Thrj cnlloiv.il Imi- iiwu) limn town, tlieto
lioiiits'lrol uihI 'J r ii in '.
As on tin i eti in vr hIkIiIk iiihI foiiiiiH did nil
Hull- Ihlilllflllll liijrillll'.
Till ur) iillU-. mid 'I ml In Tninip, "It'i
liiiaiiil nst ii ylilf !'
Ami dnippliiK down mi vrlitt ennrd tlit'j In
lln Ir liurmpn In),
Jior iwrmun u tliouclit lo lur whom 1 1 icy
luiil iHirnu unu
Hut lull) M) Nils noil (vntcnl,nml midst the
And Ifulhcrcil nturr) fluldlcs nhlU, with
dliniiled nnifC" Mt,
And curln or dHiidillon sums the In licr
And lollio Hindu thr Kiililon neiillli of blov
Minis Bill) tiling,
Ilcfrofliol nnd retiil. Trot nnd Trnmp once
moro wi lit on lliclrwuy,
And Hh tin in, Mill Ixilitked vrltli Hoircrs,
nun merry Imli) Mil) :
Willi fplrllB ilKh, llu-y k'iHoihiI on 1) rill and
And In und nut, li) i rooked inllit, their wind-
liiK wu) tin) look.
Hut rie the noontide hour had com", sfld
Tint, In doleful mood,
"1 would I could hut lay mo down, 'lis nunolit
I rare for fowl "
Hnld rrumploTiot. "In nil my llfo I've ne'er
wi nenr) Imh.ui
l't rhaps lo il imp Inn o done Is souicthlnir of
kunw)illo rclirnod feur mid anxious thought
oer Ins of hub) Muy,
J'or nomn-oiild ijiicm ilio mmintr struiiKO In
which shu went awiiy.
Nor oMTilrcnimd llmt poulcs email, like tluy
Could hear uwii) u little irlrl to such L faioS
Hut while tho sun wns'jit on lilnh, unhnrmed
III wi ndid ninth',
VVus found uslcep tiy morry loir, u dainty
And iIuhkIIiik from her stmpcly lnud, with
hulr of irnWuii nlnH'n,
Were duliles white, und wilted turls of duudo-
And with no mom tit all to spnra (tho oddest
wcro a"rnt und Tnimp.nll sure and sound.wltli-
In tho maiden's shoos.
JILL DOUBTS DISPELLED,
"Come tome. Itnticrt, If ou ever loved mo
In I ho old dii) a, when wo were mi linppy to
(ictht r In the unlet homo t hut I slmll uuterseq
nirulnl Ah, If I hud never left It orjnul Von
loved me U st, uller nil; but, thin Jldnotho
llevoltl "And the child, ltotifrt. Ho bears jour
name, nnd lie husrnuretcs, jour smllol For
the snkn of tho ililld. ul. feusl, toino to inn. for
I am d)lnir, nnd 1 tniistleiivehliiiln)ourcaro.
This was the nolo, written In n faint
And faltering hand a woman's hand,
mind tout the note that pretty llttlo
Mrs. Uuboit Stiong picked up off tho
caipct of her dtawing-iooni, where It
had huuu dropped by her husband, in
his hasty pissago low aid the lull nnd
ft out door.
Sho picked it up, caielessly enough,
at first. She was nu homn.iblo little
lady, nnd would never havo die.mieil
of raiisacMii"; her husband's ptivnto
pipers, or desk, or diary, as so ninny
women would not M-ruplu to do, If the
occasion oflutril. Kveu this letttr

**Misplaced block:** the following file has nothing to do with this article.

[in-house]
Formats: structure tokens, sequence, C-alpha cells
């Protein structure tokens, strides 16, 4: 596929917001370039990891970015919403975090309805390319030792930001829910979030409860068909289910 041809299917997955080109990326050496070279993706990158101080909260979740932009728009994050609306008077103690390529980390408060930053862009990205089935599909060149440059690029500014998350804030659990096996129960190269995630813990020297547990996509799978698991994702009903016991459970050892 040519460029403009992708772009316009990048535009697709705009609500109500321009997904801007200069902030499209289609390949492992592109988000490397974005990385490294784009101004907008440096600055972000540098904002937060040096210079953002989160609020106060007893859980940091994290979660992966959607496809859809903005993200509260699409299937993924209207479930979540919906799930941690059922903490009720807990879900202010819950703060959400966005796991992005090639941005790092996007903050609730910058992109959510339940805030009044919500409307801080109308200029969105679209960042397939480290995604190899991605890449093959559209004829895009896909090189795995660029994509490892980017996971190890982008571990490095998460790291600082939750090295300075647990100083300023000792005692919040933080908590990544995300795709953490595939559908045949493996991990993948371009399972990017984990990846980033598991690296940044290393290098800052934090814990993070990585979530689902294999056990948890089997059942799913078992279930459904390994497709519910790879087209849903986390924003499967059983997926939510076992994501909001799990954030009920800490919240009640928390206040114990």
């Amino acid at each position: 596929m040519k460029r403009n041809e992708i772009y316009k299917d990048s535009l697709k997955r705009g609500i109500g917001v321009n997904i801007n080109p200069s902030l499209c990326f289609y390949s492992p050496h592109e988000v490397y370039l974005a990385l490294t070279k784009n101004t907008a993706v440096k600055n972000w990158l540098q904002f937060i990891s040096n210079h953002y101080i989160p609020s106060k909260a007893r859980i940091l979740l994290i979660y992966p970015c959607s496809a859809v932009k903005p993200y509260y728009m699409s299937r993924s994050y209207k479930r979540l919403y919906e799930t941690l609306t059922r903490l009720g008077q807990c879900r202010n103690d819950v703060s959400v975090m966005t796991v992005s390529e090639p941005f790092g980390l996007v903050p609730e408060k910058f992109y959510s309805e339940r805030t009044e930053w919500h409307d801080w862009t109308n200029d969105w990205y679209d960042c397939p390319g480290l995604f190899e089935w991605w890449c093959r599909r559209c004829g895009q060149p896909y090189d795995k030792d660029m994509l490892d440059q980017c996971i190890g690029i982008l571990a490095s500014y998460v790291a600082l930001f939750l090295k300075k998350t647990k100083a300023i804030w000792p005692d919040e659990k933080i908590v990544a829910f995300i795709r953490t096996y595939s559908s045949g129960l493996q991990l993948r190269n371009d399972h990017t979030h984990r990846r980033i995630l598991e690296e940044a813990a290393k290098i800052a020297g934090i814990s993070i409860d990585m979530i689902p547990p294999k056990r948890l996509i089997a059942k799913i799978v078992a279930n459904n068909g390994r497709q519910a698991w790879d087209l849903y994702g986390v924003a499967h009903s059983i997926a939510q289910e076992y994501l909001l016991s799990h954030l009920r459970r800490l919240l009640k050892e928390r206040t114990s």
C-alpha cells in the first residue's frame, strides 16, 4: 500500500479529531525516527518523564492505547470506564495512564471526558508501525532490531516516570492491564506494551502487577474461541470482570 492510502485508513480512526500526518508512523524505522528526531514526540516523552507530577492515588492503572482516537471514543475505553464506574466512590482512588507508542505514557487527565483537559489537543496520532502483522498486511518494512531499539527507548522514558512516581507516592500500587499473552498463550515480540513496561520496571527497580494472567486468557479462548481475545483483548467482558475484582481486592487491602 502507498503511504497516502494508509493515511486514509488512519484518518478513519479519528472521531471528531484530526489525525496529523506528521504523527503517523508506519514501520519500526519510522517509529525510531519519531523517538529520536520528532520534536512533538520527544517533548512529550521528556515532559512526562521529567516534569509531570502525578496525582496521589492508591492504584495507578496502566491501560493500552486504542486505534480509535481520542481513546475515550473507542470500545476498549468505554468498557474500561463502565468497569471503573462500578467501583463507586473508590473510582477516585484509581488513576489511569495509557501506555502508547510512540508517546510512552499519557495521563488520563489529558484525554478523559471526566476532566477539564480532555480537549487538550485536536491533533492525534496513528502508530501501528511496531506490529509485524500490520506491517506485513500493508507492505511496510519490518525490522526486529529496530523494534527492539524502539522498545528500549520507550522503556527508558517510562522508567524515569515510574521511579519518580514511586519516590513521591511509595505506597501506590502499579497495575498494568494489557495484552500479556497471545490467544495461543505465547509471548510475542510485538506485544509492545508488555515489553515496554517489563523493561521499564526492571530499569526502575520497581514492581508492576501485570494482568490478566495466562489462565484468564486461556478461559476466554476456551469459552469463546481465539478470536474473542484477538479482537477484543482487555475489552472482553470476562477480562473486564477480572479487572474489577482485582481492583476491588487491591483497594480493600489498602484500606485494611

would havo been laid aside till her litis
hind's tetiirii, tinicnd, had it not
chanced to open In her liiind, us she
lifted It from the floor. :
Uoruvcs fell upon tho first lino, nnd
tho red blond rushed Instantly to her
face. What woman was this, who
lsked llobett Strong to coma to her,
by the love ho lutf onco horuu hor
ve.irs hefoie, in the happy homo sho
bad left foievur with another?
Little Mrs. Strong hud a long, haul
battle with heiself befme she could
make up her iiiiud to read that nolo.
Hut she did i cut It at last, and hav
ing "e.tten of the apple." like her gold-su-lialied
ancestress lit tho garden of
IMun, shu Instantly became as unhappy
is she deserved to he.
Sho had been a governess in a family
whom Mr. Stroii'' visited. Hlch, in
'lueiitlal, mid still wondioiislv hand
tome, tliougli he confessed to fifty- i
lovnn je.iis of no, the st.itelv biehelor.
tho great "cntcli" of the season passed
0 all the f.ishlonnhle.belles of his nc
liialntanco, mid netu.illy oHerttl hio
hand, his heart, and Ids fortune fortho
acceptance of tho llttlo glowered gov
erness whom ho had seen now and then
nt odd moments only, as shu pissed
with her pupils up and down tho grand
htalrcaso. or tliiotigh the hall of his
friend's house in street.
Of course she took him, and becunu
Mis. llobort Strong as soon ns possible.
Yes, Mrs. (iriindy was light there.
Within a month o'f tho millionaire's
otter ciino his wedding-day; and thun,
utter n short trip to the continent, tho
h.ipp) pdr estxbllshed themselves In
llolgrav la under the full glare of Mrs.
Giutidv's slurp and stonv ojo.
Hut one thing Mis. ("iiiindy never
know, and would never have believed,
had ion told her till jott woro gi.iy.
Of courie the bridegroom vv as despot--ntelv
in lovo with tho pretty little
bride. That Mrs. Giundy was iittllu
willing to allow.
Hut it nlo happened that the brldo
was evun moro desperately in lovo with
the bridegroom, strango ns It tiny
seem. Shu was twenty, nnd ho was
llftv-soven; and uvoryono would have
it that sho had mart led hint for his
money und his limn inns home. In
reality, she thought him the hand
somest, stulollcst. and most agreeable
man on e.tith. Hut the stivotcl classic
st;j le of his really beautiful fnco; Ids
stately form; his dlgnllled manner;
evun the calm linn glance of his deep
blue uyes. filghtoncd and awed her,
she knuvv not why. Sho dated not
show hor lovo for him. even whon sho
was his wire. And so ho fancied, at
times that Mia. Ortiudy was in the
right. That his money had purchased